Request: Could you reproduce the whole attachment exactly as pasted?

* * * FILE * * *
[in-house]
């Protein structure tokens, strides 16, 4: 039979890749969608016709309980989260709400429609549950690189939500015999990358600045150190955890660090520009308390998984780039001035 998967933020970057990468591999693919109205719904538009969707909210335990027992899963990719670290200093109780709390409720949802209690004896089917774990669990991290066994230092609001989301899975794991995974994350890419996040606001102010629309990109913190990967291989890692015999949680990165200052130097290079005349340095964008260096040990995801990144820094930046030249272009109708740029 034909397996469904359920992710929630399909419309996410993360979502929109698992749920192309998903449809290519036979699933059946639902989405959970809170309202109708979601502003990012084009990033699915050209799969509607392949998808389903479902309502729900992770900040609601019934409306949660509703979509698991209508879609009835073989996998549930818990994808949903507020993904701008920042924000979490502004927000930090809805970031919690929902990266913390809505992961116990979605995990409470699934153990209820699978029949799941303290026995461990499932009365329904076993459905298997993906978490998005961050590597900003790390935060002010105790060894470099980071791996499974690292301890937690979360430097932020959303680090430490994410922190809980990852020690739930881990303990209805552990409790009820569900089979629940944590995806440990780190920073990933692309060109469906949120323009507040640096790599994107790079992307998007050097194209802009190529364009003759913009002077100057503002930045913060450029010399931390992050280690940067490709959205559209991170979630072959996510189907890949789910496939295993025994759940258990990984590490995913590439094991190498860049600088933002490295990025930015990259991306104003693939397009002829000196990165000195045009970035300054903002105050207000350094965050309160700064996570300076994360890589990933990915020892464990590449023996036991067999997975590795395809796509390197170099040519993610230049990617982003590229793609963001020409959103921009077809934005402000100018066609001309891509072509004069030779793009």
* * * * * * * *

[in-house]
């Protein structure tokens, strides 16, 4: 039979890749969608016709309980989260709400429609549950690189939500015999990358600045150190955890660090520009308390998984780039001035 998967933020970057990468591999693919109205719904538009969707909210335990027992899963990719670290200093109780709390409720949802209690004896089917774990669990991290066994230092609001989301899975794991995974994350890419996040606001102010629309990109913190990967291989890692015999949680990165200052130097290079005349340095964008260096040990995801990144820094930046030249272009109708740029 034909397996469904359920992710929630399909419309996410993360979502929109698992749920192309998903449809290519036979699933059946639902989405959970809170309202109708979601502003990012084009990033699915050209799969509607392949998808389903479902309502729900992770900040609601019934409306949660509703979509698991209508879609009835073989996998549930818990994808949903507020993904701008920042924000979490502004927000930090809805970031919690929902990266913390809505992961116990979605995990409470699934153990209820699978029949799941303290026995461990499932009365329904076993459905298997993906978490998005961050590597900003790390935060002010105790060894470099980071791996499974690292301890937690979360430097932020959303680090430490994410922190809980990852020690739930881990303990209805552990409790009820569900089979629940944590995806440990780190920073990933692309060109469906949120323009507040640096790599994107790079992307998007050097194209802009190529364009003759913009002077100057503002930045913060450029010399931390992050280690940067490709959205559209991170979630072959996510189907890949789910496939295993025994759940258990990984590490995913590439094991190498860049600088933002490295990025930015990259991306104003693939397009002829000196990165000195045009970035300054903002105050207000350094965050309160700064996570300076994360890589990933990915020892464990590449023996036991067999997975590795395809796509390197170099040519993610230049990617982003590229793609963001020409959103921009077809934005402000100018066609001309891509072509004069030779793009």